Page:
Auntie Shanty isn’t about pretending that certain views didn’t exist or certain historical events didn’t happen, but it recognises that walking into a pub where people are singing songs containing racist slurs, celebrations of colonial/confederate victories, or ‘jolly’ references to non-consensual sex alienates a lot of people today. We don’t sing blackface minstrel songs either, however catchy the tunes might be.

Folk music’s a living tradition and we want to share the joy of shouty pub singing with everyone, so we’re working together to bring it up to date and make it welcoming for all.

This all sounds complicated and I’ve had a few drinks already and I don’t want to offend someone…where do I start?

The songbook!

Don’t panic! We’ve created a songbook together featuring lots of songs which we think are good to go - sometimes thanks to some rewrites or missing out the occasional dodgy verse. We can’t promise that nothing dubious has slipped through (we’re all still learning too!), but the songbook’s a great place to start. Find it online here: www.auntieshanty.org.

My favourite song’s not in the book - can I sing it?


Just think about whether you might need to make any edits to make it Auntie-ready - it’s often as easy as missing out that one dodgy verse. Feeling creative? Rewordings, re-genderings and whole new verses can often massively improve an old song! If in doubt, have a chat with people around you - listening and learning from each other is the key.

What do I do if I’ve got concerns about a song someone else has sung?

Share them if you can.

We assume that everyone singing here is trying their best to create an inclusive space, but we all have different life experiences and we all make mistakes sometimes. It can be awkward to raise concerns, but by sharing your views you’re helping us all learn.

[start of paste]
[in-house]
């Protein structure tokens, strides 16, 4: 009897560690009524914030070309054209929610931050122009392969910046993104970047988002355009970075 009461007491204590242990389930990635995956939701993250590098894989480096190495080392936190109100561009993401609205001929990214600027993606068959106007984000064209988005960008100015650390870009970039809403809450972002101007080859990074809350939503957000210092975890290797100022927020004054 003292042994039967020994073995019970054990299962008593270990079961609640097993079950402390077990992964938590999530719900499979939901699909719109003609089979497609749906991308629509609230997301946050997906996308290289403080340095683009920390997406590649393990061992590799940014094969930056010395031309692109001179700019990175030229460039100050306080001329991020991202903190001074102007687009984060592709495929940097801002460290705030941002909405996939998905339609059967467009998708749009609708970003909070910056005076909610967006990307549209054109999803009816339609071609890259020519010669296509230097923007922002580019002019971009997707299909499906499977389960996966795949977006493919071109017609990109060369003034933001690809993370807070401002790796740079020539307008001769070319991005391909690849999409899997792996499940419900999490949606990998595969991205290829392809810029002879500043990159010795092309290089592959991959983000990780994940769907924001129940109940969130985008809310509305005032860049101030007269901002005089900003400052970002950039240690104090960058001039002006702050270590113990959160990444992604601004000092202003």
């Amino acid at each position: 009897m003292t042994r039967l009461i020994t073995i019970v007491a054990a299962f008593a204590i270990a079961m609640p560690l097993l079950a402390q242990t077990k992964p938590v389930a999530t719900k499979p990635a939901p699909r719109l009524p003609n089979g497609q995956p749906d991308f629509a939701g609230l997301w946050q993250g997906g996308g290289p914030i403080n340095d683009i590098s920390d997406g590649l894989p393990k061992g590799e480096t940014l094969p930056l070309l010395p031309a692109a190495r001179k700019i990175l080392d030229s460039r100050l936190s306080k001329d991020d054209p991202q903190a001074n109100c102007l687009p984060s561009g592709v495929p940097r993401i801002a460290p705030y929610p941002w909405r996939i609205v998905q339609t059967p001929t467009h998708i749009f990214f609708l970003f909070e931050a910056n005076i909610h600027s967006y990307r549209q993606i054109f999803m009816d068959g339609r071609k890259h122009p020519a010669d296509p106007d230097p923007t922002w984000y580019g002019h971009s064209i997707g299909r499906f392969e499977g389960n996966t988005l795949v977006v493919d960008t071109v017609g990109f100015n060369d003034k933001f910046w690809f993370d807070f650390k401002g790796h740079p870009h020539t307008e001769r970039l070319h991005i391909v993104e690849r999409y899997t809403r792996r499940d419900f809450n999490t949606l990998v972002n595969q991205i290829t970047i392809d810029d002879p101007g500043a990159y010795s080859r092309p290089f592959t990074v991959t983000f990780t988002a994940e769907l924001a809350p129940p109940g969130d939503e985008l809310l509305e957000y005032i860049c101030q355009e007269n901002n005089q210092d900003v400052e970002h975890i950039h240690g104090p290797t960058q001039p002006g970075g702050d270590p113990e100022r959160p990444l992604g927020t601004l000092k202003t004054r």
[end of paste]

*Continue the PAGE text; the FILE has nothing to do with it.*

If you feel able to have a conversation with the singer about the issues directly, that’s brilliant. If you prefer to speak privately to one of the organisers or a friend of the singer, that works too. There’s also a contact form on the website and comment slips which you can complete and leave at the end of the session.

What do I do if someone has a problem with a song I sing?

Listen and reflect.

It’s really hard to hear that something you’ve done has upset someone - especially if you’re just singing a song you love and don’t mean to make anyone feel uncomfortable. Although it can be tempting to jump in and respond with your point of view if you feel defensive, the best thing to do is to take time to listen to the person and try to understand their concerns.

We don’t all have to agree, but Auntie Shanty isn’t any old session - missing out a few questionable lyrics from a favourite song is a small price to pay to create the magical welcoming atmosphere that we all love!

I’ve led a couple of songs already tonight - can I sing some more?


Auntie Shanty aims to be a place where we get to hear from diverse voices, and where everyone who wants to sing gets a chance. So if you’ve already led a song, it’s good to pause (have a drink!) and make space for other people to take their turn - some singers may need a bit more time and space (and grog?) before they are ready to lead.

What is intersectional feminism anyway?

The word ‘intersectionality’ was coined in 1989 by American civil rights advocate and law professor Kimberlé Crenshaw to explore how society often treated issues of race and gender as if they were mutually exclusive, when that has never really been the case. Different kinds of prejudice can be amplified in different ways when put together - a person’s life experiences are affected by how their multiple identities intermingle.

So instead of solely focusing on discrimination based on gender, (and therefore tending to focus on straight, white, cis-women) intersectional feminism recognises that race, ethnicity, age, gender or sexual identity, class, socioeconomic status, physical or mental ability, or religion can also play a role in the prejudice someone experiences.

How do I find out more?

Join the Auntie Shanty Oxford facebook group, have a look at the website at www.auntieshanty.org, or check Daily Info for upcoming dates.

When & Where is the next session?

Auntie sessions are on the 3rd Monday of every month, at the Jolly Farmers, Oxford